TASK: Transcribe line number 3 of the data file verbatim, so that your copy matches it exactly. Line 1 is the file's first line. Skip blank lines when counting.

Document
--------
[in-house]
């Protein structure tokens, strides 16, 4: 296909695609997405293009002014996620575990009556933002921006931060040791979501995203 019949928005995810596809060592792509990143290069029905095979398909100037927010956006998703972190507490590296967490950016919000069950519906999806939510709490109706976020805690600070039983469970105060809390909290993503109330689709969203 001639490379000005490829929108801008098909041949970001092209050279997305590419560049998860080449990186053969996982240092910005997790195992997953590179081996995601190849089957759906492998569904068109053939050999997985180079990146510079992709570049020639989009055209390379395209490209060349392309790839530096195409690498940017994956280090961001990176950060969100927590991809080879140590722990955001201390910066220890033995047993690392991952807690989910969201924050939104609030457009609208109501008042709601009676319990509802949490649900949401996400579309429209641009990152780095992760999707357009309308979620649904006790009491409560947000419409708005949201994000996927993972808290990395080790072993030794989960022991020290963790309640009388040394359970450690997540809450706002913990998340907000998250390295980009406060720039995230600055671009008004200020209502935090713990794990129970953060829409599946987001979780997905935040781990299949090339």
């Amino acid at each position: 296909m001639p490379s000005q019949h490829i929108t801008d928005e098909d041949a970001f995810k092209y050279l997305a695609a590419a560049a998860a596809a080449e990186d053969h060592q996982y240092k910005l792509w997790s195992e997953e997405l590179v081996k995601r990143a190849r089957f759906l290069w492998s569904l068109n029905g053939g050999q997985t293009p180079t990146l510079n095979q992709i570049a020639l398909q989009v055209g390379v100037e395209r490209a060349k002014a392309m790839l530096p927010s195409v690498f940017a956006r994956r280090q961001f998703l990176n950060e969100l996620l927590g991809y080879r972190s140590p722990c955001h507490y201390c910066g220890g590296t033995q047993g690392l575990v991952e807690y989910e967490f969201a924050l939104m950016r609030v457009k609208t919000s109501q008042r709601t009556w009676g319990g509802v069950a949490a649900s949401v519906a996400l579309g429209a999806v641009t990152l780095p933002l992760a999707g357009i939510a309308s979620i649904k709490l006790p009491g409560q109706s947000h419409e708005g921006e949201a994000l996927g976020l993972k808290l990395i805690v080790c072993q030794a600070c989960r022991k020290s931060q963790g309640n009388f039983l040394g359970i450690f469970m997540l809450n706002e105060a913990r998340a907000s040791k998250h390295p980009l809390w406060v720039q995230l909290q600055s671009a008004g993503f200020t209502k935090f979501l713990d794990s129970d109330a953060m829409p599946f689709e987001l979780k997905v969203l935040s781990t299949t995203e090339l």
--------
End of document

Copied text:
């Amino acid at each position: 296909m001639p490379s000005q019949h490829i929108t801008d928005e098909d041949a970001f995810k092209y050279l997305a695609a590419a560049a998860a596809a080449e990186d053969h060592q996982y240092k910005l792509w997790s195992e997953e997405l590179v081996k995601r990143a190849r089957f759906l290069w492998s569904l068109n029905g053939g050999q997985t293009p180079t990146l510079n095979q992709i570049a020639l398909q989009v055209g390379v100037e395209r490209a060349k002014a392309m790839l530096p927010s195409v690498f940017a956006r994956r280090q961001f998703l990176n950060e969100l996620l927590g991809y080879r972190s140590p722990c955001h507490y201390c910066g220890g590296t033995q047993g690392l575990v991952e807690y989910e967490f969201a924050l939104m950016r609030v457009k609208t919000s109501q008042r709601t009556w009676g319990g509802v069950a949490a649900s949401v519906a996400l579309g429209a999806v641009t990152l780095p933002l992760a999707g357009i939510a309308s979620i649904k709490l006790p009491g409560q109706s947000h419409e708005g921006e949201a994000l996927g976020l993972k808290l990395i805690v080790c072993q030794a600070c989960r022991k020290s931060q963790g309640n009388f039983l040394g359970i450690f469970m997540l809450n706002e105060a913990r998340a907000s040791k998250h390295p980009l809390w406060v720039q995230l909290q600055s671009a008004g993503f200020t209502k935090f979501l713990d794990s129970d109330a953060m829409p599946f689709e987001l979780k997905v969203l935040s781990t299949t995203e090339l």